Sunday, August 10, 2008
Per amica silentia lunae - how do you do these things, Virgil?
"The Medievals were right - he is a magician." So said Belloc (I can't remember where) upon reading a line from Book II of the Aeneid: a Tenedo tacitae per amica silentia lunae. Belloc was right. Virgil is a magician. I was casually poking around in the First Eclogue a few nights ago, and when I read the last lines I jumped out of my chair, trying to say something, trying almost not to cry. I felt like I had to tell someone how awesome Virgil is, and I duly cornered my sister the next day and subjected her to a enthusiastic rant (revenging myself for her rants about Chopin - just kidding, ma soeur!). Virgil can take an idea which amounts to, "When pigs fly..." and give you something spooky and beautiful like this:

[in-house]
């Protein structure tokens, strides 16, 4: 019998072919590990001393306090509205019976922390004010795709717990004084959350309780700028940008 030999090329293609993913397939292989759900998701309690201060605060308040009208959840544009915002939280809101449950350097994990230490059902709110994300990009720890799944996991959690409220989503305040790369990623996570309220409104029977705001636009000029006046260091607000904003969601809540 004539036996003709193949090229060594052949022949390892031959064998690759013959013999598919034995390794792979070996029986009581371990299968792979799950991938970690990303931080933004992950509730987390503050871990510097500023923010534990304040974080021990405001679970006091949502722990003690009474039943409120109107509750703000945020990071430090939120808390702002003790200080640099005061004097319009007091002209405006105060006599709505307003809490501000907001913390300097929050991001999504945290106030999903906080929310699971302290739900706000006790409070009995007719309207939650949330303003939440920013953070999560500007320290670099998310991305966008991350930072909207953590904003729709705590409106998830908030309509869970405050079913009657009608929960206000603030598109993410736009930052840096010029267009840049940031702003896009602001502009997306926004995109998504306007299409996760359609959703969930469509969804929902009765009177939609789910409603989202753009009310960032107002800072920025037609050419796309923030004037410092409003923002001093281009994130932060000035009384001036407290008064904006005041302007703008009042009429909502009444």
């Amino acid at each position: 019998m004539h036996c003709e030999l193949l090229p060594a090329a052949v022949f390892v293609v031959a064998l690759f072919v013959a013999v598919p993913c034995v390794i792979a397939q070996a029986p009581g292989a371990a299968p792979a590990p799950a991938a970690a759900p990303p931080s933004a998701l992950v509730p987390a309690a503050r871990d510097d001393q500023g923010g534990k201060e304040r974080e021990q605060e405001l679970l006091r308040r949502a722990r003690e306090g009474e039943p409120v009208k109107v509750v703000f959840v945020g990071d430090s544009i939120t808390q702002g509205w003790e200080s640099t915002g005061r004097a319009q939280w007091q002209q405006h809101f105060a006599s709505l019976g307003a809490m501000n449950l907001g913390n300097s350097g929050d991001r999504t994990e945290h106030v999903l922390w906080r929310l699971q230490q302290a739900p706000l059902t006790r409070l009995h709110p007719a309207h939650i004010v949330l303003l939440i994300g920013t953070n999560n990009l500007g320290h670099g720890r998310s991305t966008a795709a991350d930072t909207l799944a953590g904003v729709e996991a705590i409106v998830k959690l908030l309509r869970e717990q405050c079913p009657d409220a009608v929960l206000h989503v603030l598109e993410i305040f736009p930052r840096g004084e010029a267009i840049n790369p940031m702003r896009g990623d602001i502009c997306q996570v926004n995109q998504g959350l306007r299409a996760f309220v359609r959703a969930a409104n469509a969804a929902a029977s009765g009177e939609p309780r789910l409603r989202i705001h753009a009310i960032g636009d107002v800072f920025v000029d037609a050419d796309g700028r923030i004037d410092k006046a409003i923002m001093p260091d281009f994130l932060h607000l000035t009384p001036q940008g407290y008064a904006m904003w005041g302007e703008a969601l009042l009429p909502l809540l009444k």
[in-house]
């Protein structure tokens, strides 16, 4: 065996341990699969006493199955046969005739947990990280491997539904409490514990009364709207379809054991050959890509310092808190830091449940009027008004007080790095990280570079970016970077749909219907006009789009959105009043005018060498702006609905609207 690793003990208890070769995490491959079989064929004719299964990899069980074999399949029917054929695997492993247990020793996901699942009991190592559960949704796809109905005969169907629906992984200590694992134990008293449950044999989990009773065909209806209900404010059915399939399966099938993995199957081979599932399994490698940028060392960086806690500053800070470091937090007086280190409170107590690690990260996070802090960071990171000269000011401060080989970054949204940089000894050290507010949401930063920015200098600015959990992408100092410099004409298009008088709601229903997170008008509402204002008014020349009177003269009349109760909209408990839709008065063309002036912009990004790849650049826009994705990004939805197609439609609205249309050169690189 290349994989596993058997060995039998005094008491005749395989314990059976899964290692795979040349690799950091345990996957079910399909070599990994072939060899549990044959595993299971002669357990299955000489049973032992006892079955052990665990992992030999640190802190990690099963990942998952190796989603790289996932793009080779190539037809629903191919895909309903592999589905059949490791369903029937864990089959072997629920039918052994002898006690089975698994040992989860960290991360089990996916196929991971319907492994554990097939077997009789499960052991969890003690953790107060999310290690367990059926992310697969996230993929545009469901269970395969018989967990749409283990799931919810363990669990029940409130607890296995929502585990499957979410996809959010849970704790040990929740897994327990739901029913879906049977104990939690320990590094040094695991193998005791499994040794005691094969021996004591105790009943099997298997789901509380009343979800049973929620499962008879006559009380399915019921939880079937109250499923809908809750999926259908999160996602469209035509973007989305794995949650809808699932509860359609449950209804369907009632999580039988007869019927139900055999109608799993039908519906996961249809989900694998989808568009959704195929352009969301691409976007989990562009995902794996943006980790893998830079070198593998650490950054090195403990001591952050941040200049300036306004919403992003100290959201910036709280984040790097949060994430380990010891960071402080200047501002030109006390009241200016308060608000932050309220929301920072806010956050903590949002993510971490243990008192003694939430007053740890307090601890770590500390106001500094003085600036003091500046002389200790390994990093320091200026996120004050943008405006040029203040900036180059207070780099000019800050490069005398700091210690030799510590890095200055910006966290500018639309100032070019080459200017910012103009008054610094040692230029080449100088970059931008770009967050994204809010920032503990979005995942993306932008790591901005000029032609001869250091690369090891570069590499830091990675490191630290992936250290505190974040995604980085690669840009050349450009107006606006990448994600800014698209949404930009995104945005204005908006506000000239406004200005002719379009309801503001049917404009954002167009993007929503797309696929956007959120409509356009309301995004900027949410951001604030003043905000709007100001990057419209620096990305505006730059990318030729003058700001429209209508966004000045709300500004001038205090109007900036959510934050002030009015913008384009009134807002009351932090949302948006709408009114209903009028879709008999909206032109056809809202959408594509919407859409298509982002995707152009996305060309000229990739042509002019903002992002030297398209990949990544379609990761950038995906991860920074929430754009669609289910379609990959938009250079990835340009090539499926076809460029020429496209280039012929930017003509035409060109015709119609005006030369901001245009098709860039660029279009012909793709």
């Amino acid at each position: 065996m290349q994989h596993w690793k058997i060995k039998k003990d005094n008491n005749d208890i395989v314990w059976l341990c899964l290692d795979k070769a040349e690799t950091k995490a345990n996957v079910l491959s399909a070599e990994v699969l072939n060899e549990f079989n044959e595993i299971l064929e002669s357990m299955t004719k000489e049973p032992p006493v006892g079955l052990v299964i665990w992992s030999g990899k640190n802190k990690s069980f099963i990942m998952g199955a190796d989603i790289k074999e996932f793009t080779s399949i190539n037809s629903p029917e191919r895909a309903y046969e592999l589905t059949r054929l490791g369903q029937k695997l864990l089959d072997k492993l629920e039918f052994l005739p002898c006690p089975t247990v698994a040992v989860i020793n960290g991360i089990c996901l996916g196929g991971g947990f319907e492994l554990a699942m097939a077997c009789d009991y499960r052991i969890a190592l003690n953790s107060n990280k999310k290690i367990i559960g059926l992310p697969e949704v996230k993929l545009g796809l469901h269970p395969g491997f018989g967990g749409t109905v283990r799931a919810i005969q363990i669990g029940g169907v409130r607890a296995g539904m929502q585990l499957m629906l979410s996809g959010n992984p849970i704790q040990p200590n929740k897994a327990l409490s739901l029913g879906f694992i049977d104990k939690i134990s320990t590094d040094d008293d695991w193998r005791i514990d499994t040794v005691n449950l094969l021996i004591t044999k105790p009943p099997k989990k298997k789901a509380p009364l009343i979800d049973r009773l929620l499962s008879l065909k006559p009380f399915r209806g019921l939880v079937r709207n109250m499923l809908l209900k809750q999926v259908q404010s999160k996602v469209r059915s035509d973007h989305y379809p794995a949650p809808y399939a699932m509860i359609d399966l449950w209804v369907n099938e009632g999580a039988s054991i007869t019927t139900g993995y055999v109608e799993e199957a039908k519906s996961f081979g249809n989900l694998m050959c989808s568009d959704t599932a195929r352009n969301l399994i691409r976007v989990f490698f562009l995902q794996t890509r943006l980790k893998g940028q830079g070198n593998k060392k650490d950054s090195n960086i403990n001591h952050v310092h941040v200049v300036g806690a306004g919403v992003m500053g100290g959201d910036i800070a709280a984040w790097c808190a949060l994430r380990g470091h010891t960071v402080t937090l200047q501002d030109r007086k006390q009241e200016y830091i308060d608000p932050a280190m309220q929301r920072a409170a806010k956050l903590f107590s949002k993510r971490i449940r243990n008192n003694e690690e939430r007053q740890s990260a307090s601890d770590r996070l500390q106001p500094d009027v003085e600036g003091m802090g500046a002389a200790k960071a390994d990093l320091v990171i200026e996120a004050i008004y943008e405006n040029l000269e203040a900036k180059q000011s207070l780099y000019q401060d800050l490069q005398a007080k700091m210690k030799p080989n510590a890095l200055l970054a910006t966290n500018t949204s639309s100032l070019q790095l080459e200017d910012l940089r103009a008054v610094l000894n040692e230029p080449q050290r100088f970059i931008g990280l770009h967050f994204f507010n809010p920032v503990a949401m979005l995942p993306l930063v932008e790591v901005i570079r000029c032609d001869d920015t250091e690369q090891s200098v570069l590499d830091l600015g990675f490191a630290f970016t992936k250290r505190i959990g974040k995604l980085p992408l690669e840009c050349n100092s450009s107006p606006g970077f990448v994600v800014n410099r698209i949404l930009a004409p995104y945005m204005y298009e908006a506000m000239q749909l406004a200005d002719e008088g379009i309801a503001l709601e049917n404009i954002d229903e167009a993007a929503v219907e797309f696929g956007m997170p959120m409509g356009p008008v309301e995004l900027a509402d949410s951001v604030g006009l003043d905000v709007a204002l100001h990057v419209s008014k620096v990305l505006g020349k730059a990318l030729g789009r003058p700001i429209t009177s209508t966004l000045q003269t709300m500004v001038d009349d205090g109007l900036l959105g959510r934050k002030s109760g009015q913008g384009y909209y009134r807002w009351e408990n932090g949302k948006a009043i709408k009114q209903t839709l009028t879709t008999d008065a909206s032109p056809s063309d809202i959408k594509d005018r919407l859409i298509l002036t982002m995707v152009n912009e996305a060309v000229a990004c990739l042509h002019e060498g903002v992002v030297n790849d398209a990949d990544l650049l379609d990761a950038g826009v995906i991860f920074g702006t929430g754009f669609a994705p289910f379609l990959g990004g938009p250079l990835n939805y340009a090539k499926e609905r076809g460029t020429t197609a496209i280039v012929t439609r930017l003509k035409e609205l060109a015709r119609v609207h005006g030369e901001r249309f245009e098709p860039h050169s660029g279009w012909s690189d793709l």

Ante leves ergo pascentur in aethere cervi
(Before the light deer graze in the aether)
That's more like Garcia Lorca than like Milton. But it was the last two lines that really took the top of my head off. They hold the very essence of evening.
et iam summa procul villarum culmina fumant
maioresque cadunt altis de montibus umbrae.
(And now, far off, from the highest housetops the smoke rises
And greater fall from the high mountains evening's shadows.)
If you have once taken Latin and then let it get rusty, it is worth going back just for the sake of reading Virgil. Get Clyde Pharr's Aeneid, the one with the vocabulary at the bottom of every page. It makes things as easy as possible.